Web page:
Melding Design, Technology and Futuristic Ideas

Frank Lloyd Write once said that “Every great architect is – necessarily – a great poet.  He must be a great original interpreter of his time, his day his age.”

When you look around in the 21st century, so can see how this is true.  Trends in the past year have included commercial buildings with gardens on the roof, unusual building materials, very creative external designs and amazing colors.

“Going green” has taken on a whole new meaning with the continued and extended use of actually growing greenery as part of a building’s purpose. 

Scott Clarkson, a spokesman for CSR a major building products company in Australia and New Zealand, says green roofs, walls and facades are appealing as a way of adding green infrastructure to a city because they can be included on new buildings or retrofitted onto existing buildings and require little, if any, space at ground level.

“Vertical gardens and green walls are not just a stunning addition to an office. Plants have been shown to lift people’s mood, increase productivity and remove toxins from indoor spaces,” Clarkson says.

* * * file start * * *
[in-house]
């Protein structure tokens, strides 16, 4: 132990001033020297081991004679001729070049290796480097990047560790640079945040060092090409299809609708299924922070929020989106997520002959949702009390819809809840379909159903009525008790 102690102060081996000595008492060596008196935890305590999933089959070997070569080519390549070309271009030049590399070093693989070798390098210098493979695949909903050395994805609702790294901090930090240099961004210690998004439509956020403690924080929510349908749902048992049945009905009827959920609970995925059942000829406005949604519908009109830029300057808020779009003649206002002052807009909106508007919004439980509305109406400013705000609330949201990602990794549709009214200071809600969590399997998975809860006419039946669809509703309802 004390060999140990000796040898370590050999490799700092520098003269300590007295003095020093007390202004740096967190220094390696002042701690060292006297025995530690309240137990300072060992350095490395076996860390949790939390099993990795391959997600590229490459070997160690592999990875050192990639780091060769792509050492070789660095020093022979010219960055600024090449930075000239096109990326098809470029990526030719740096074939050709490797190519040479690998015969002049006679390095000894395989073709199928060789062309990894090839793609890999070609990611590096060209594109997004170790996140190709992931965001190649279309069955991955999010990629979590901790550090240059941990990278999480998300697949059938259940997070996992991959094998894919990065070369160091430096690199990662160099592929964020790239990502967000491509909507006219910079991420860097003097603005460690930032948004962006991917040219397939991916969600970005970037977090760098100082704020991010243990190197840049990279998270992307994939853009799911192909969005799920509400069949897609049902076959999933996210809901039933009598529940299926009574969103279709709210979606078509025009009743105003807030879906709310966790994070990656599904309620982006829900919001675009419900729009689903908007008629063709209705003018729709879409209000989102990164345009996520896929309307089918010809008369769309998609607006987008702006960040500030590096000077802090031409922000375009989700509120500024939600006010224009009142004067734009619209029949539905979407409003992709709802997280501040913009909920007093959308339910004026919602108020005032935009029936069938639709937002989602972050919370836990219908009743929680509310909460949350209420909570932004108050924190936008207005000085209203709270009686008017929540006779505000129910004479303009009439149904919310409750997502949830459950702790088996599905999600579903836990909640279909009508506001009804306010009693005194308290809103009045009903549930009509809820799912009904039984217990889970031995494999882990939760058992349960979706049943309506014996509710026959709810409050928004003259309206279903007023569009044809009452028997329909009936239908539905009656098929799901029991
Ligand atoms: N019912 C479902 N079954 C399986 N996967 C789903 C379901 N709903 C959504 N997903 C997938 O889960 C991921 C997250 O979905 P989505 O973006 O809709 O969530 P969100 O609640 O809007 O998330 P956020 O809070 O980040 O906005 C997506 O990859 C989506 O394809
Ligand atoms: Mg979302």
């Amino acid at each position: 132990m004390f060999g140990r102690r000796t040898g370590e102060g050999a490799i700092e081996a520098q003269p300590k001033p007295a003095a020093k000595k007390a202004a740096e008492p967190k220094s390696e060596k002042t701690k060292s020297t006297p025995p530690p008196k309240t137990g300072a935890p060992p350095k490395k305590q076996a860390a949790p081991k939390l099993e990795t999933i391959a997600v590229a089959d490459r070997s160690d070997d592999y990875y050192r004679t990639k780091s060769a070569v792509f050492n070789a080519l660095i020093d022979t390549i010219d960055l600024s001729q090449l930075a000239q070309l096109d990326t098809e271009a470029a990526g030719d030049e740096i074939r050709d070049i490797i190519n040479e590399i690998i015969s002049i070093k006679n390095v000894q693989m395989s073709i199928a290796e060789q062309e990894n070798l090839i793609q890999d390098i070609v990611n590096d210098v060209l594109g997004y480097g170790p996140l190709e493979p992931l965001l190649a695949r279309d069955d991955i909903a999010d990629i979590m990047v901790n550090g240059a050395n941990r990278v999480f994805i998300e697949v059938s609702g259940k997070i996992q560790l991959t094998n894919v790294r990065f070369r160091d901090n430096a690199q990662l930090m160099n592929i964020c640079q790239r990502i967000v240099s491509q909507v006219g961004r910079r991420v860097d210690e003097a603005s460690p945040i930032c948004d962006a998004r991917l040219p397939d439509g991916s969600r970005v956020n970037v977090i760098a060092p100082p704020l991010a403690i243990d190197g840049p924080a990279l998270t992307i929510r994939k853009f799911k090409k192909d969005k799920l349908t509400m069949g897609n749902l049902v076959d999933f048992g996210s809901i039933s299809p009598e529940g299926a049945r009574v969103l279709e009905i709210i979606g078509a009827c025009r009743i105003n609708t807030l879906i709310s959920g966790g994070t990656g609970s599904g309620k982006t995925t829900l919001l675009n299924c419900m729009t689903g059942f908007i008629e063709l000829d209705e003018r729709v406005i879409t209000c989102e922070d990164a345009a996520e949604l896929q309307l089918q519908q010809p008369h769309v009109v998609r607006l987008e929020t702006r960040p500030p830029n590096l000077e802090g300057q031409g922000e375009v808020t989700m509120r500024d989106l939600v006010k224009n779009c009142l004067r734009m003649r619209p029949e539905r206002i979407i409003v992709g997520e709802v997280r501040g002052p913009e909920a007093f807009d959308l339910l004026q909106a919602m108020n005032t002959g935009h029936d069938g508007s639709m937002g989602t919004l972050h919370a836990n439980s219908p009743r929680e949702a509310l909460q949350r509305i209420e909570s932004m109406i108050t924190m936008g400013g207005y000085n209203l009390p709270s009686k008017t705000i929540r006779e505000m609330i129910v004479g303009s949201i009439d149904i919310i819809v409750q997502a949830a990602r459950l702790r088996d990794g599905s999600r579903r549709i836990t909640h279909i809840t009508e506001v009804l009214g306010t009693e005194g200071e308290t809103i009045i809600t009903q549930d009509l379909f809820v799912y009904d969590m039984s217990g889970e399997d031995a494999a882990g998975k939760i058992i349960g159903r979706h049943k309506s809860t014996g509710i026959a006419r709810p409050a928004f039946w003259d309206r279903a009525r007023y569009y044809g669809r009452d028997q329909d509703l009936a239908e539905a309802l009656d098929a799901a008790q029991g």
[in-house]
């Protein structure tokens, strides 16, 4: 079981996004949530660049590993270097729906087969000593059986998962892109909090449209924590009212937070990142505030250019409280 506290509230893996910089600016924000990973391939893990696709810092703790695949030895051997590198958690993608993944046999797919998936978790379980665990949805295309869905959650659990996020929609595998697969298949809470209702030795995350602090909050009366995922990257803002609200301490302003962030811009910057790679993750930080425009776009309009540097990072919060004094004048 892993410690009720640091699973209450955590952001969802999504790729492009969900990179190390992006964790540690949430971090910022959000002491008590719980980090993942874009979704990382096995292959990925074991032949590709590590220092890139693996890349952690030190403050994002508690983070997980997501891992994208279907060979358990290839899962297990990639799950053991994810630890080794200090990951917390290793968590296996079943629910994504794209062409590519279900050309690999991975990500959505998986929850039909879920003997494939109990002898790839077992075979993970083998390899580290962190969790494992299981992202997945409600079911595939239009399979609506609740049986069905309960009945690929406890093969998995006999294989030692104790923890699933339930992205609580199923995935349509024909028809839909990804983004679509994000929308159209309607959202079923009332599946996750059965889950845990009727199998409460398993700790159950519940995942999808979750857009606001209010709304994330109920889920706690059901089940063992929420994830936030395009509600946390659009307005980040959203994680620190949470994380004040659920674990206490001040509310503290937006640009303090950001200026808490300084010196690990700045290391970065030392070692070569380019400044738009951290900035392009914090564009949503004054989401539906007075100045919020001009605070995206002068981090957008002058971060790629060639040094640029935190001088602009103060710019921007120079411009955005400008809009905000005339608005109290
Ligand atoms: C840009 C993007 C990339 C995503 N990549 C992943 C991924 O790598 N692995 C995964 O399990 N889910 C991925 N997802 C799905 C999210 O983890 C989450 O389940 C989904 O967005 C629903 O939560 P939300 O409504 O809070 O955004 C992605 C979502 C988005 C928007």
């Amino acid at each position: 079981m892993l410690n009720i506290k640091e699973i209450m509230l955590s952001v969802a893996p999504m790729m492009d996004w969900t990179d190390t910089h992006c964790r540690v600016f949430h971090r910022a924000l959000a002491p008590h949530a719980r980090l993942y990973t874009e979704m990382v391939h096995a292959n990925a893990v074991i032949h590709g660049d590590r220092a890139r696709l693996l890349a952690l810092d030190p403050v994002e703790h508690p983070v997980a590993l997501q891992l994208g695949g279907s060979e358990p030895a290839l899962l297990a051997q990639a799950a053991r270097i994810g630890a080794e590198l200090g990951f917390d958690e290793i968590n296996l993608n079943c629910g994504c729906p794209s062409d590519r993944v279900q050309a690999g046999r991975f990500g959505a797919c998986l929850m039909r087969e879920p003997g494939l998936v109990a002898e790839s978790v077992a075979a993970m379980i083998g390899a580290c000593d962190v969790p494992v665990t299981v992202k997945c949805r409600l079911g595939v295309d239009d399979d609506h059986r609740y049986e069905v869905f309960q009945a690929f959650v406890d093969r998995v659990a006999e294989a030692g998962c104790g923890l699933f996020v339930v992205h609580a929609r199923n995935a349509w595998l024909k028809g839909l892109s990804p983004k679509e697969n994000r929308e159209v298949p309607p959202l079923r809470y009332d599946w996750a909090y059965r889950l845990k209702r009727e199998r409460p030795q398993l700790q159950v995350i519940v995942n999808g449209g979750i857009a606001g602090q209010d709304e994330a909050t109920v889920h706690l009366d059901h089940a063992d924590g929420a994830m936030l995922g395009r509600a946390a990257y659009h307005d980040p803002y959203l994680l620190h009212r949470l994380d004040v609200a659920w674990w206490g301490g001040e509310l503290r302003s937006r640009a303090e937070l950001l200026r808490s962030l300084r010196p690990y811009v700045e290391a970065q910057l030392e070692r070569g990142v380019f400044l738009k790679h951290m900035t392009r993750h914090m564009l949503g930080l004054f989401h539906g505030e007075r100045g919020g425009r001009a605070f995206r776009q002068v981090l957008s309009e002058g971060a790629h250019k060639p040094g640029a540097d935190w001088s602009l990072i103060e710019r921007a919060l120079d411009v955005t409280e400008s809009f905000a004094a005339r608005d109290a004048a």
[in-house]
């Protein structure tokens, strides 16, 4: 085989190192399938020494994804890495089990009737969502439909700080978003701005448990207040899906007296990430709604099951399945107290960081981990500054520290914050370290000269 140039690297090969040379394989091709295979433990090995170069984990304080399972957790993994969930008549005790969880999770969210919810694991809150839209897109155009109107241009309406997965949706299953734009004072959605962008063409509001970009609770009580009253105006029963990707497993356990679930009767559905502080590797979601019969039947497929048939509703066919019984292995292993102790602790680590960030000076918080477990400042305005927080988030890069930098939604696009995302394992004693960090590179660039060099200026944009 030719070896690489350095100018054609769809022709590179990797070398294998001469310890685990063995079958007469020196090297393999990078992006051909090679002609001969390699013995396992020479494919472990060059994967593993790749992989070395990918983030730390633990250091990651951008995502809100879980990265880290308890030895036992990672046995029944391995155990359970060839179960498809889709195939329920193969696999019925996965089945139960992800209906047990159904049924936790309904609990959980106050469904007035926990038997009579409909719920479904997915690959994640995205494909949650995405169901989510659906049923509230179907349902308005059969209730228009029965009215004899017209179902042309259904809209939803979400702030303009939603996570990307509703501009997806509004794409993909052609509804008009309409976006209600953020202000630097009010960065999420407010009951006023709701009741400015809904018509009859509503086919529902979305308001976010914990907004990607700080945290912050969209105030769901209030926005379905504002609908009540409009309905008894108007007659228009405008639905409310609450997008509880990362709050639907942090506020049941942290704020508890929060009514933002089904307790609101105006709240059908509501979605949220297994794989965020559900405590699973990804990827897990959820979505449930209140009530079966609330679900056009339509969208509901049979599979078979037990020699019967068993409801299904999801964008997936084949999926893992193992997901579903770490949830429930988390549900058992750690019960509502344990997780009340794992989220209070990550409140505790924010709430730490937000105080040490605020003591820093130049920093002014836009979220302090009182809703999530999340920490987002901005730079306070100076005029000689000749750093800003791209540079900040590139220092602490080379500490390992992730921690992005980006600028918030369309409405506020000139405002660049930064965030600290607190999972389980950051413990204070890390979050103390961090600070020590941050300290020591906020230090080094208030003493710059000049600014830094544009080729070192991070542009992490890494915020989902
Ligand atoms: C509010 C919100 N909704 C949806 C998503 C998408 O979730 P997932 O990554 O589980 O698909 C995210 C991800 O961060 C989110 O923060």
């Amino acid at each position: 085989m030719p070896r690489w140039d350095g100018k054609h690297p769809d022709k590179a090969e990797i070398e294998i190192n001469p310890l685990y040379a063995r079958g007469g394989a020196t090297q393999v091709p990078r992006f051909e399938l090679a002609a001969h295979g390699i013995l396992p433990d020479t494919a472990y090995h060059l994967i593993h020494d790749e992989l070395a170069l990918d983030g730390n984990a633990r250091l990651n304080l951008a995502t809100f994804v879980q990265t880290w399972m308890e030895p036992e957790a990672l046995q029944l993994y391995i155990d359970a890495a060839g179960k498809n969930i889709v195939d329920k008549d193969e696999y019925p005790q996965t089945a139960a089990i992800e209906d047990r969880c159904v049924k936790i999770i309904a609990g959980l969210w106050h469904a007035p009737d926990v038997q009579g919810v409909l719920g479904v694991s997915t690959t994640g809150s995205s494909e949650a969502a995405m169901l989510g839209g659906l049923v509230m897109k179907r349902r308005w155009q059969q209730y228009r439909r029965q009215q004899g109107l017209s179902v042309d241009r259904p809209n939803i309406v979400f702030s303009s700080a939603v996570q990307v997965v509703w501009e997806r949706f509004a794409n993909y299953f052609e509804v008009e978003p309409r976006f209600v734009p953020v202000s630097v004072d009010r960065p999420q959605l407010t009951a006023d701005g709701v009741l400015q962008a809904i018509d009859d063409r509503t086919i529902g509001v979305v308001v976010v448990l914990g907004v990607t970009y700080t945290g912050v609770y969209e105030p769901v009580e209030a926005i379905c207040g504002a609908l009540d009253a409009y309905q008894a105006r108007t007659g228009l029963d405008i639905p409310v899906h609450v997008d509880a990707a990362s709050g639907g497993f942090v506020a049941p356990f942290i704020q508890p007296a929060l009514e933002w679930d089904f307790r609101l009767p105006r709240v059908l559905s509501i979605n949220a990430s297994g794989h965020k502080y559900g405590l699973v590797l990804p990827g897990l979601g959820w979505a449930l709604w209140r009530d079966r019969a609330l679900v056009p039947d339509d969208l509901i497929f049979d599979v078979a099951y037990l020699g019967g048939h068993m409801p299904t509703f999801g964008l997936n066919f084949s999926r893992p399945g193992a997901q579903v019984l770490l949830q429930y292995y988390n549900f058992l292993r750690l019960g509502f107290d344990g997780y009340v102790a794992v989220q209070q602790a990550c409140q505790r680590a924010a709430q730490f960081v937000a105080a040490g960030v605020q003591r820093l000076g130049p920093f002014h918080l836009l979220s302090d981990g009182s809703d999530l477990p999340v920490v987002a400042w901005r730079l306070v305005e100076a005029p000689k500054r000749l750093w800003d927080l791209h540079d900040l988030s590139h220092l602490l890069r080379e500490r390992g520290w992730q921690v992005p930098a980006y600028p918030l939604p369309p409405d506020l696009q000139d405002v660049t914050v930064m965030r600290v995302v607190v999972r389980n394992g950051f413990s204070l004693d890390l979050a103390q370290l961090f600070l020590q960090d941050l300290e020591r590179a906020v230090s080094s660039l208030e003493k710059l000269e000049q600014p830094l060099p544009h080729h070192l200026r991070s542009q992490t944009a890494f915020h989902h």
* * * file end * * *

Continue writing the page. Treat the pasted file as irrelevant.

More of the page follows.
While using live plants is a great design component, there are many factors that need to be taken into account when using this ‘green’ concept in a building design.  The positive factors include:

  • heat reduction when used on multiple buildings
  • storm water capture and retention
  • beautification aspect

On the flip side, if every aspect of the design and use is not well thought out, monitored and maintained, ‘green’ can become a major problem.  On the design side, the most important aspects are:

  • weight load capacity and distribution
  • length of time for plants to mature
  • what is needed over time to ensure good maintenance

According to Clarkson, ongoing maintenance is critical. “When that garden is hanging 100 metres above the streets it’s not a simple matter of putting garden shears in your pocket and trimming a few stems after work.”

When it comes to considering weight load, Clarkson says failures due to weight loading overseas have often been because of a retrofit where the wall structure was never designed at any stage to take into account the actual loading of the green wall.

Read more about this concept in the following article.


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